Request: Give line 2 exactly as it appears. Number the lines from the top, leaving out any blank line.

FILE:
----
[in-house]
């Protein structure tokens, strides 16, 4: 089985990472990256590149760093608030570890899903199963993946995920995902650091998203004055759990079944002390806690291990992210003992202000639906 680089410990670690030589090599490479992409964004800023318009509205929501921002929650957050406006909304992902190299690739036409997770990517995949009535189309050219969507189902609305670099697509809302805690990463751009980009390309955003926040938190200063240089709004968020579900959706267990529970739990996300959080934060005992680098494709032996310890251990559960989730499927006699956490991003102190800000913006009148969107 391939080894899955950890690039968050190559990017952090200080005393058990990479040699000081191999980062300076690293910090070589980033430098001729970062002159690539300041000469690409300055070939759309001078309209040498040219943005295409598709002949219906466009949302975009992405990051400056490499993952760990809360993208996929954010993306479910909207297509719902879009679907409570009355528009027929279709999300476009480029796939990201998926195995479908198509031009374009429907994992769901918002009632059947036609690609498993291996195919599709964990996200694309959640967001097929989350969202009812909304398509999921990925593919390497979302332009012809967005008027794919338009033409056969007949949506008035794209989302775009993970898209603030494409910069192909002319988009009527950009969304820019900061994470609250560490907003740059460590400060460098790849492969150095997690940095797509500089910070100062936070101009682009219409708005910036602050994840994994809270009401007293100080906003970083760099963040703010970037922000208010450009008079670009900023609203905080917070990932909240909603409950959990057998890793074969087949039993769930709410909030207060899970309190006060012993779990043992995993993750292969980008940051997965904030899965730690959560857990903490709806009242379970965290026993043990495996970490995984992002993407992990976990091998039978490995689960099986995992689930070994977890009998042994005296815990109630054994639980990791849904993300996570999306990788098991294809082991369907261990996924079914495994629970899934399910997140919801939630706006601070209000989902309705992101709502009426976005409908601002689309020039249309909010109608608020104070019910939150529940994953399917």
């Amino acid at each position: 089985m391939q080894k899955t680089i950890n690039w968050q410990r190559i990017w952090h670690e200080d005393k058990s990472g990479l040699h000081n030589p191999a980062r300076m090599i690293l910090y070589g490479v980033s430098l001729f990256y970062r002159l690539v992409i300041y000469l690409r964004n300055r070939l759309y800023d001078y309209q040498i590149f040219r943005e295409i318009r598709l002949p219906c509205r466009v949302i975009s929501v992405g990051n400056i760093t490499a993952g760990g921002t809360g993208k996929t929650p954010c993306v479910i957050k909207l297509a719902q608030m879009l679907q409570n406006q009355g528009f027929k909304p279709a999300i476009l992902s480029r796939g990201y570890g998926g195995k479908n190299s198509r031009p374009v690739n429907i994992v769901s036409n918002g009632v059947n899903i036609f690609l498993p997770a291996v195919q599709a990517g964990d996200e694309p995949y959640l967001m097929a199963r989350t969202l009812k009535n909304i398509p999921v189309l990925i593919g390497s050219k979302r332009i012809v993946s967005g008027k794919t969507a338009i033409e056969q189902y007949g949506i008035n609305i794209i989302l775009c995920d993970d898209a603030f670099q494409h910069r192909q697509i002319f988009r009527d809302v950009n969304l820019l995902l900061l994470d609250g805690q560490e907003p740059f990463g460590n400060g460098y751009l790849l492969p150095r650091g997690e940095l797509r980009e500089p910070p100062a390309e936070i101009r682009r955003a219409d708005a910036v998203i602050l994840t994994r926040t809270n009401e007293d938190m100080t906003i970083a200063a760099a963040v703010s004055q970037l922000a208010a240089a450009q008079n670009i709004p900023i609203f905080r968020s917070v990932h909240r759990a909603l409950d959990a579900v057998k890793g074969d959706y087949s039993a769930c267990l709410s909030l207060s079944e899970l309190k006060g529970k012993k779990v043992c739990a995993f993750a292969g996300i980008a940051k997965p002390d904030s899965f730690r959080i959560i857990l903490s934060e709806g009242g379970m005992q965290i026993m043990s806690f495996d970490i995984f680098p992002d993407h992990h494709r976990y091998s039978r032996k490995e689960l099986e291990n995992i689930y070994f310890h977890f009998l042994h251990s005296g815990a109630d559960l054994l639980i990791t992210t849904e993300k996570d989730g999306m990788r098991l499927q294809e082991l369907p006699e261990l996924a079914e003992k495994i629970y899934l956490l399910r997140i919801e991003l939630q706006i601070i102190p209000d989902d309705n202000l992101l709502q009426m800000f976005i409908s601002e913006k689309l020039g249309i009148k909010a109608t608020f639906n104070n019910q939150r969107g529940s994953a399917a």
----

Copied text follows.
């Protein structure tokens, strides 16, 4: 089985990472990256590149760093608030570890899903199963993946995920995902650091998203004055759990079944002390806690291990992210003992202000639906 680089410990670690030589090599490479992409964004800023318009509205929501921002929650957050406006909304992902190299690739036409997770990517995949009535189309050219969507189902609305670099697509809302805690990463751009980009390309955003926040938190200063240089709004968020579900959706267990529970739990996300959080934060005992680098494709032996310890251990559960989730499927006699956490991003102190800000913006009148969107 391939080894899955950890690039968050190559990017952090200080005393058990990479040699000081191999980062300076690293910090070589980033430098001729970062002159690539300041000469690409300055070939759309001078309209040498040219943005295409598709002949219906466009949302975009992405990051400056490499993952760990809360993208996929954010993306479910909207297509719902879009679907409570009355528009027929279709999300476009480029796939990201998926195995479908198509031009374009429907994992769901918002009632059947036609690609498993291996195919599709964990996200694309959640967001097929989350969202009812909304398509999921990925593919390497979302332009012809967005008027794919338009033409056969007949949506008035794209989302775009993970898209603030494409910069192909002319988009009527950009969304820019900061994470609250560490907003740059460590400060460098790849492969150095997690940095797509500089910070100062936070101009682009219409708005910036602050994840994994809270009401007293100080906003970083760099963040703010970037922000208010450009008079670009900023609203905080917070990932909240909603409950959990057998890793074969087949039993769930709410909030207060899970309190006060012993779990043992995993993750292969980008940051997965904030899965730690959560857990903490709806009242379970965290026993043990495996970490995984992002993407992990976990091998039978490995689960099986995992689930070994977890009998042994005296815990109630054994639980990791849904993300996570999306990788098991294809082991369907261990996924079914495994629970899934399910997140919801939630706006601070209000989902309705992101709502009426976005409908601002689309020039249309909010109608608020104070019910939150529940994953399917």